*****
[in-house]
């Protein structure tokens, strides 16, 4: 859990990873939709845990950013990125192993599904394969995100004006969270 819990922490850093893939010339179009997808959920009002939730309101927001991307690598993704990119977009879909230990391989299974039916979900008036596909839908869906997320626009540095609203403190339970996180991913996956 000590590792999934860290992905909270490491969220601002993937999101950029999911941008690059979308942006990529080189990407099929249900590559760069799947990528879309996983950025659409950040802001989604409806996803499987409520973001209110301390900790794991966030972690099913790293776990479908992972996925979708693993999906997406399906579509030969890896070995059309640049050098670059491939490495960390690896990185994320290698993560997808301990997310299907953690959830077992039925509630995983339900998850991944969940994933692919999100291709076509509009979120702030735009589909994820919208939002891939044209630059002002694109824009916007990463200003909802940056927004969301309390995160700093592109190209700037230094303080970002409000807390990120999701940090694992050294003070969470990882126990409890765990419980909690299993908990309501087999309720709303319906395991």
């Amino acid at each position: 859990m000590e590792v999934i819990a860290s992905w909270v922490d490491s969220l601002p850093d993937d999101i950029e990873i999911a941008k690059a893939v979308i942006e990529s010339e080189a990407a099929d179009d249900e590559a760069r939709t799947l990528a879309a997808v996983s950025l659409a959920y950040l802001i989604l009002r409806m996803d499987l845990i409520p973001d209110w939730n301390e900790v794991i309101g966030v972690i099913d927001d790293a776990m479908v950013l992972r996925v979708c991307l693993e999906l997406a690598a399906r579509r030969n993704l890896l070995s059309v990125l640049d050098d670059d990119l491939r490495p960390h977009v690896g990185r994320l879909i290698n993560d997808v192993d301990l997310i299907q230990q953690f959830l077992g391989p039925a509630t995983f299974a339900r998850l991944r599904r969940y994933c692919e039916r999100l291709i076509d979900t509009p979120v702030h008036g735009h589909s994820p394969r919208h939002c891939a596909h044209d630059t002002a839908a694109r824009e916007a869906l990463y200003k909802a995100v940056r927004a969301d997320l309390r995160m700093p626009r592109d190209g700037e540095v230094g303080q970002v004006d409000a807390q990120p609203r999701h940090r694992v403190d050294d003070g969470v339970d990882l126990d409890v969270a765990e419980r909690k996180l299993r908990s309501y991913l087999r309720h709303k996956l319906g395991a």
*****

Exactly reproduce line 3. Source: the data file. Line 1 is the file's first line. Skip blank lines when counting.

């Amino acid at each position: 859990m000590e590792v999934i819990a860290s992905w909270v922490d490491s969220l601002p850093d993937d999101i950029e990873i999911a941008k690059a893939v979308i942006e990529s010339e080189a990407a099929d179009d249900e590559a760069r939709t799947l990528a879309a997808v996983s950025l659409a959920y950040l802001i989604l009002r409806m996803d499987l845990i409520p973001d209110w939730n301390e900790v794991i309101g966030v972690i099913d927001d790293a776990m479908v950013l992972r996925v979708c991307l693993e999906l997406a690598a399906r579509r030969n993704l890896l070995s059309v990125l640049d050098d670059d990119l491939r490495p960390h977009v690896g990185r994320l879909i290698n993560d997808v192993d301990l997310i299907q230990q953690f959830l077992g391989p039925a509630t995983f299974a339900r998850l991944r599904r969940y994933c692919e039916r999100l291709i076509d979900t509009p979120v702030h008036g735009h589909s994820p394969r919208h939002c891939a596909h044209d630059t002002a839908a694109r824009e916007a869906l990463y200003k909802a995100v940056r927004a969301d997320l309390r995160m700093p626009r592109d190209g700037e540095v230094g303080q970002v004006d409000a807390q990120p609203r999701h940090r694992v403190d050294d003070g969470v339970d990882l126990d409890v969270a765990e419980r909690k996180l299993r908990s309501y991913l087999r309720h709303k996956l319906g395991a």